Following up on our story from last week, we looked more closely at applications which used SSL to encrypt communications between iPhones and remote servers in order to determine if they were transmitting iPhones’ unique identifiers.
We performed SSL MITM attacks against several of these applications to obtain the messages in the clear.
While this study is not yet complete, so far the findings show that many of these applications are using SSL to transmit UDIDs to a remote host. For example, the “Mirror Free” application (http://itunes.apple.com/us/app/id379516970?mt=8) which emulates a mirror using the iPhone’s front-facing camera was decrypted and shown to be transmitting UDIDs to a remote host. Here is the plaintext of a portion of the SSL conversation; the UDID of the test phone is the string beginning with “b3d1bad” and ending with “d46b”.
00 01 00 05 65 6e 5f 55 53 00 00 00 0b 34 2e 30 en_US 4.0 2e 31 2e 38 41 33 30 36 00 00 00 01 00 00 00 98 .1.8A306 0a 28 62 33 64 31 00 00 00 00 00 00 00 00 00 00 (b3d1badxxxxxxx 00 00 00 00 00 00 00 00 00 00 00 00 00 00 00 00 xxxxxxxxxxxxxxxx 00 00 00 00 00 00 64 34 36 62 12 13 63 6f 6d 2e xxxxxxd46b com. 61 70 70 63 75 62 62 79 2e 6d 69 72 72 6f 72 1d appcubby.mirror 00 00 00 00 32 09 69 50 68 6f 6e 65 33 2c 31 3a 2 iPhone3,1: 03 34 31 30 42 03 33 31 30 48 04 52 14 5d c8 f9 410B 310H R ] 23 42 65 ac e5 96 c2 6d 00 00 80 c0 7d 00 40 97 #Be m } @ 47 58 c0 02 60 e0 03 68 90 01 70 02 7a 03 34 31 GX ` h p z 41 30 82 01 03 33 31 30 88 01 00 92 01 03 35 37 30 0 310 570 b2 01 05 65 6e 5f 55 53 00 00 00 0b 00 00 00 09 en_US 0a 05 08 c0 02 10 32 10 01 00 00 00 0c 00 00 00 2 00 00 00 00 0c 00 00 00 00 00 00 00 0c 00 00 00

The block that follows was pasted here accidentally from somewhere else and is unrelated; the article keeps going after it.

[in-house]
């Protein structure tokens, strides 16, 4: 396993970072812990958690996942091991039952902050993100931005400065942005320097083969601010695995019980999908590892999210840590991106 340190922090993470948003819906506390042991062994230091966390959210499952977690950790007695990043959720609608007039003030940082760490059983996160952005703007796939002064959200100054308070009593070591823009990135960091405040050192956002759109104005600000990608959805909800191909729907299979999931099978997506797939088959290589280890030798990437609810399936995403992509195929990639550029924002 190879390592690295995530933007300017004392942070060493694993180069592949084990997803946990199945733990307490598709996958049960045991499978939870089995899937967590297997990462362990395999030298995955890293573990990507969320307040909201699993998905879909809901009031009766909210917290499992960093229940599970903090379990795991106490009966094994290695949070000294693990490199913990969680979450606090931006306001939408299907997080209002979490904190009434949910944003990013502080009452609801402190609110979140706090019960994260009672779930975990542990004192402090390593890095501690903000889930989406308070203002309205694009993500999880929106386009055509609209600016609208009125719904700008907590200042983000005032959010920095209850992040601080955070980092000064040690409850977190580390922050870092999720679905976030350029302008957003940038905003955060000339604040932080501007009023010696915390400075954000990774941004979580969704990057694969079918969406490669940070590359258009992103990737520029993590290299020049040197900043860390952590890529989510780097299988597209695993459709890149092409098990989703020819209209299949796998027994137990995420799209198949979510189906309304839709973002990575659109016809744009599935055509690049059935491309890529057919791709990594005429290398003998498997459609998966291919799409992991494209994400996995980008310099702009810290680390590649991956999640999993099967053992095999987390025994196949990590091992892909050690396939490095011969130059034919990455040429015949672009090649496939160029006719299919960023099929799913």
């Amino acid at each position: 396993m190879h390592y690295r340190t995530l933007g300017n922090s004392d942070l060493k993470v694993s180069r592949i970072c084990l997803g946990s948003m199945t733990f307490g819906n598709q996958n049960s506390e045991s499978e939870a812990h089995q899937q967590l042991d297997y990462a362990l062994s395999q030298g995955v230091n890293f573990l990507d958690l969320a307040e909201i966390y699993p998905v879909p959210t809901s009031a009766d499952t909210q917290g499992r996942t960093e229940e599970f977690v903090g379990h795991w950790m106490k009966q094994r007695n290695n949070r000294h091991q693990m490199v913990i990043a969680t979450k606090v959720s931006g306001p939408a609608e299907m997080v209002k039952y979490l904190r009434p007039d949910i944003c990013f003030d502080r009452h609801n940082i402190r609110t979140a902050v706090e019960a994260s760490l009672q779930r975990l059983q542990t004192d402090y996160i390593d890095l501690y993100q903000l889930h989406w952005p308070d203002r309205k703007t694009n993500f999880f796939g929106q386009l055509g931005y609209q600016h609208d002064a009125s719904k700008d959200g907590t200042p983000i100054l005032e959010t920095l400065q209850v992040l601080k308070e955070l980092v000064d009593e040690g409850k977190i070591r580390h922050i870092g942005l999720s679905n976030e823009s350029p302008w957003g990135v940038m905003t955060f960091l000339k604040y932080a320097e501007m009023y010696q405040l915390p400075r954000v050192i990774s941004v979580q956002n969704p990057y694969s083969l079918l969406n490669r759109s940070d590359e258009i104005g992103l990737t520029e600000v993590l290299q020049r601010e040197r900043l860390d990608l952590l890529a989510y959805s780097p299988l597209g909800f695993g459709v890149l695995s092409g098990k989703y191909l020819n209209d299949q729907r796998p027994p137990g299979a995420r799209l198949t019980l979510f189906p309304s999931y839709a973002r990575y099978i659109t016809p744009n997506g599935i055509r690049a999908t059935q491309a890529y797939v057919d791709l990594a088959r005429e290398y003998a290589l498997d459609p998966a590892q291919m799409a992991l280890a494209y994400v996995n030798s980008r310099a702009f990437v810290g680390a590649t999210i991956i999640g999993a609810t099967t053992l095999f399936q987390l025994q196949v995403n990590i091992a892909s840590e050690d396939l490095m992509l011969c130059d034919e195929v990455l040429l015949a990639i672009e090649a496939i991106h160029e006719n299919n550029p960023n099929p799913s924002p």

We studied the following applications from our paper and confirmed they are transmitting UDIDs via SSL:
- Bed Intruder Soundboard
- Color Fill
- Galaxy on Fire
- I Bomber 2
- Mirror Free
- Mr. Runner
- Pimple Popper
In most of the cases where SSL was used, communication terminated on the qwapi.com network. The SSL certificate used on the servers on this domain indicate the name of the company is Quattro Wireless.
Quattro Wireless was acquired by Apple and is responsible for serving advertisements through the iAd system. Quattro Wireless’s website went down after the acquisition, but the Wayback Machine cached the content. In 2008 they boasted the following capabilities:
Quattro works with our agency partners to devise media plans to leverage our engaged audience based on partner goals and key targeting ideals: contextual, demographic information when available for both on and off deck sources, registration data, behavioral profiling and clustering. Targeting is available throughout the Quattro Network based on: